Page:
Analytical Applications Distillation

J. D. Green, BP Amoco Chemicals, Hull, UK

This article is reproduced from Encyclopedia ofAnalyti-

calScience, Copyright © 1995 Academic Press.

Distillation is a widely used technique in chemical analysis for characterizing materials by establishing an index of purity and for separating selected components from a complete matrix. The technique is even more widely used in preparative chemistry and throughout manufacturing industry as a means of purifying products and chemical intermediates. Distillation operations differ enormously in size and complexity from the semi-micro scale to the 'thousands of tonnes per annum' production operations. For analytical purposes the scale employed is usually bench-level.

Numerous quoted standard specifications refer to distillation ranges as criteria of purity or suitability for use, or as indicators of performance. Published standards for analytical reagents in the AnalaR range and similar documentation by the American Chemical Society refer to distillation ranges as criteria of purity for appropriate materials.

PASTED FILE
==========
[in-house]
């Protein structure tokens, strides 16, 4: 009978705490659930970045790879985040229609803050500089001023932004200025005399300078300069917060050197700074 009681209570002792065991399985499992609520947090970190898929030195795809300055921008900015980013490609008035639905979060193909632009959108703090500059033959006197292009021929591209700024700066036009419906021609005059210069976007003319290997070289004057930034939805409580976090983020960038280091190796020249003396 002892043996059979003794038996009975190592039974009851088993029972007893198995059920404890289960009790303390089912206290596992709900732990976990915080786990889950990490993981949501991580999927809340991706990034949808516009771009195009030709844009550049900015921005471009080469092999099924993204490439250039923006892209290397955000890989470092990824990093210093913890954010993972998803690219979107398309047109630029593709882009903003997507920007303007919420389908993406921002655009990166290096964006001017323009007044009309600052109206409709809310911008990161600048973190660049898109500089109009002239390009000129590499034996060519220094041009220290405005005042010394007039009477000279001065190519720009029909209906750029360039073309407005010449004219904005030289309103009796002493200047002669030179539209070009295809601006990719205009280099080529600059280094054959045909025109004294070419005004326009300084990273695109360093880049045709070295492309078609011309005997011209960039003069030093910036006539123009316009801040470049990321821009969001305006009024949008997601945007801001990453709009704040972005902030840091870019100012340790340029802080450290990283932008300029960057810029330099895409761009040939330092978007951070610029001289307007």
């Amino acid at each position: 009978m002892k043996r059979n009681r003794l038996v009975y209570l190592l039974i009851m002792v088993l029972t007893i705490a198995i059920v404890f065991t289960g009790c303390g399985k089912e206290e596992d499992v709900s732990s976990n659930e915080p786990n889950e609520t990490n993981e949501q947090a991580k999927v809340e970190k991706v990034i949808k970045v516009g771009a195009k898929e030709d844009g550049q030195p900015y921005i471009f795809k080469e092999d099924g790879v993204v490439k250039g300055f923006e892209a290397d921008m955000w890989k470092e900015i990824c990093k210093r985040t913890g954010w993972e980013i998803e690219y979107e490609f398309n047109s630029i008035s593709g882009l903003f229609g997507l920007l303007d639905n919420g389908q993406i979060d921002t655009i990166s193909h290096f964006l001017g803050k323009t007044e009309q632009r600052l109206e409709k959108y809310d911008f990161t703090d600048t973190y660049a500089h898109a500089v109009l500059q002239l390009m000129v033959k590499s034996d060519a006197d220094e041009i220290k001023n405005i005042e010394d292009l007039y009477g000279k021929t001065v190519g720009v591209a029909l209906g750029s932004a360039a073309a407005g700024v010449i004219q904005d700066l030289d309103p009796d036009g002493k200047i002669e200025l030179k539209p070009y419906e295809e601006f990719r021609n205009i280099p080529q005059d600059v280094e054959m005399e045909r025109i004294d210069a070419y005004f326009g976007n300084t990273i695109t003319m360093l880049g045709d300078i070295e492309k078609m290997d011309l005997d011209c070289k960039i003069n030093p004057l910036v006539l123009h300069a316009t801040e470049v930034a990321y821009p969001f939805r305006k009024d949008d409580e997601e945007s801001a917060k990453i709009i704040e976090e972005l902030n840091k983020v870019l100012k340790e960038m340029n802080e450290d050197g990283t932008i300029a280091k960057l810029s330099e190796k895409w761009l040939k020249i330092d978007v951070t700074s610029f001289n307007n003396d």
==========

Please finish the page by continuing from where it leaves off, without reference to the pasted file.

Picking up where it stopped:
Distillation is the process that occurs when a liquid sample is volatilized to produce a vapour that is subsequently condensed to a liquid richer in the more volatile components of the original sample. The volatilization process usually involves heating the liquid but it may also be achieved by reducing the pressure or by a combination of both. This can be demonstrated in a simple laboratory distillation apparatus comprising a flask, distillation head, condenser and sample collector (Figure 1). A thermometer is included in the apparatus as shown to monitor the progress of the operation. In its simplest form this procedure results in a separation into a volatile fraction collected in the receiver flask and a nonvolatile residue in the distillation flask. When a distillation column is incorporated in the equipment (Figure 2), the evaporation and condensation processes occur continuously. This results in a progressive fractiona-tion of the volatiles as they pass up the column. The most volatile components emerge from the top of the column initially and the less volatile components emerge later. By changing the receivers throughout the course of the distillation a separation or fractiona-tion is effected. Eventually, all the volatiles will have passed over into the sample collectors and any involatile residue present will remain in the distillation flask.

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